Queenslanders in the AFL – Round 14

By Peter Blucher.

Adrian Fletcher, a 231-game AFL player born and bred in Hobart, won the Leitch Medal as the best player in the Tasmanian Football League as an 18-year-old in 1988. He also played in the TFL grand final and won the Glenorchy best & fairest, and yet he finished the year disappointed.

Partly responsible was Lions coach Chris Fagan. Not for anything personal, but because a 27-year-old Fagan, a star of Tasmanian football in the twilight of his playing career, was a key member of  the Devonport side that beat Glenorchy by 43 points in the grand final.

It was the start of a long emptiness in Fletcher’s outstanding career as he waited until 2003, after his time in the AFL was over, to win a senior premiership with Williamstown in the VFL.

Last Thursday, going on 35 years later, Fagan more than repaid the debt when he delivered news that brought more joy to the popular football journeyman than anything he did in his own career. Fagan made his son Jaspa Fletcher an AFL player.

And on Friday night Fletcher Snr had what he labelled “the greatest joy ever” when, in an emotional moment with wife Narelle by his side, he presented his son with his AFL jumper ahead of his debut against Sydney.

There was barely a dry eye in the room as, after saying a few words about his son and his football journey, he broke down before hurriedly handing over the #28 and giving the Lions’ 346th player a big hug.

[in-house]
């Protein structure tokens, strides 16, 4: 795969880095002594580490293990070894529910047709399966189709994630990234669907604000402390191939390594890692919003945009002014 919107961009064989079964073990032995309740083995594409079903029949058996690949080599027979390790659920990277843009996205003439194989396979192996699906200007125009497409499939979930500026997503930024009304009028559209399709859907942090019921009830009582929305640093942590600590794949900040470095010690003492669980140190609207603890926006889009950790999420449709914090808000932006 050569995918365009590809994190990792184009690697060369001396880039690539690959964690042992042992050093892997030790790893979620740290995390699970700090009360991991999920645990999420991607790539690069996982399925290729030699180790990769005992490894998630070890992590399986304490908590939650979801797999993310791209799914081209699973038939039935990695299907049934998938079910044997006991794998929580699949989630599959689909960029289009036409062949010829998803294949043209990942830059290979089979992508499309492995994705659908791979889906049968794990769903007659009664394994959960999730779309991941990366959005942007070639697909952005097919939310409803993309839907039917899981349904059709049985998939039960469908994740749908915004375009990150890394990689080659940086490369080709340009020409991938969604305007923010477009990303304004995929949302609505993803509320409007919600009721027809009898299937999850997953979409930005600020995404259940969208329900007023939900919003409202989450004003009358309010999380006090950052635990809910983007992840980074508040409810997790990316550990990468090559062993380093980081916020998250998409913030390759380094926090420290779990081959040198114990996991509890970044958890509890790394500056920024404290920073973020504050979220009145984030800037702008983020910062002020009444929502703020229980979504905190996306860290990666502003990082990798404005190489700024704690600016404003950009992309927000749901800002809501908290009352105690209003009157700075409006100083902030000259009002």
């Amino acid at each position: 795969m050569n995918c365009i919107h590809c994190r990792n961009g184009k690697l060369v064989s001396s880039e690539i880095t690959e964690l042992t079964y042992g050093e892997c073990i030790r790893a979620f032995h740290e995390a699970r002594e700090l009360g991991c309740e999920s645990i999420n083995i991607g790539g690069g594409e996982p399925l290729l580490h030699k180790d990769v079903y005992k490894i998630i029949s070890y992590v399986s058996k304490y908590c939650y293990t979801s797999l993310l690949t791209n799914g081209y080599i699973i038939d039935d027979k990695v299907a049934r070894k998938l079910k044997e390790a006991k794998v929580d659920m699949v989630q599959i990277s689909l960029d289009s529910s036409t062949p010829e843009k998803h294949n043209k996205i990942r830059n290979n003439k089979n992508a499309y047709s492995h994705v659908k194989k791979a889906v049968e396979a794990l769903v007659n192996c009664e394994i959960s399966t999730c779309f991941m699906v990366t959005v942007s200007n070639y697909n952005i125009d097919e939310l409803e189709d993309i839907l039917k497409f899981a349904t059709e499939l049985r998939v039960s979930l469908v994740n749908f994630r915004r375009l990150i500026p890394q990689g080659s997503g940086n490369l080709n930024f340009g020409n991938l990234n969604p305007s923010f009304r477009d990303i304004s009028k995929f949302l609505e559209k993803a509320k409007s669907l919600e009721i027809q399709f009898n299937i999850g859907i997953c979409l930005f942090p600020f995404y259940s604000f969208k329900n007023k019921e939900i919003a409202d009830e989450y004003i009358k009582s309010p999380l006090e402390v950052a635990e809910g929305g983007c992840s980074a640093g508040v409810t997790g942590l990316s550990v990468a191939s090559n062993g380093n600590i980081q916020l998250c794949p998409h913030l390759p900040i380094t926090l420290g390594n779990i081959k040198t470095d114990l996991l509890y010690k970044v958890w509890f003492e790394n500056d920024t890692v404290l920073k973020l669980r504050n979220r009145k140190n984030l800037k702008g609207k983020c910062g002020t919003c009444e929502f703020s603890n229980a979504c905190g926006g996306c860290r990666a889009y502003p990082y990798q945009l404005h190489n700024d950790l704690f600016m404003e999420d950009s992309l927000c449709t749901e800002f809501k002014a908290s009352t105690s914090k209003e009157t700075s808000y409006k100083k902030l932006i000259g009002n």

Fletcher Snr has been a football man for as long as he could walk. From playing in the juniors in Hobart to Geelong (1989-91), St.Kilda (1992), Brisbane (1993-97), Fremantle (1998-2001) and Williamstown (2002-03) and coaching at Collingwood (2002-03), Geelong (2004), Collingwood (2005-07) and Brisbane (2008-13) before he joined AFLQ as U16 and U18 High Performance Coach (2014-18), coached the first Tassie Mariners U18 side in the NAB League in 2019 and Sherwood in the QAFL in 2021-22.

Fletcher Jnr, born in Melbourne on 24 February 2004, is remembered at Collingwood for walking through the football rooms as a two-year-old wearing a Magpies jumper.

Having grown up in a sporting household, with Narelle having played 295 games in the Women’s National Basketball League, he began his own football journey at Coorparoo, and played at Sherwood in 2021-22 while a member of the Lions Academy and the Queensland Under 18 program. A product of Brisbane State High School, he captained the Allies at the national U18 championships last year.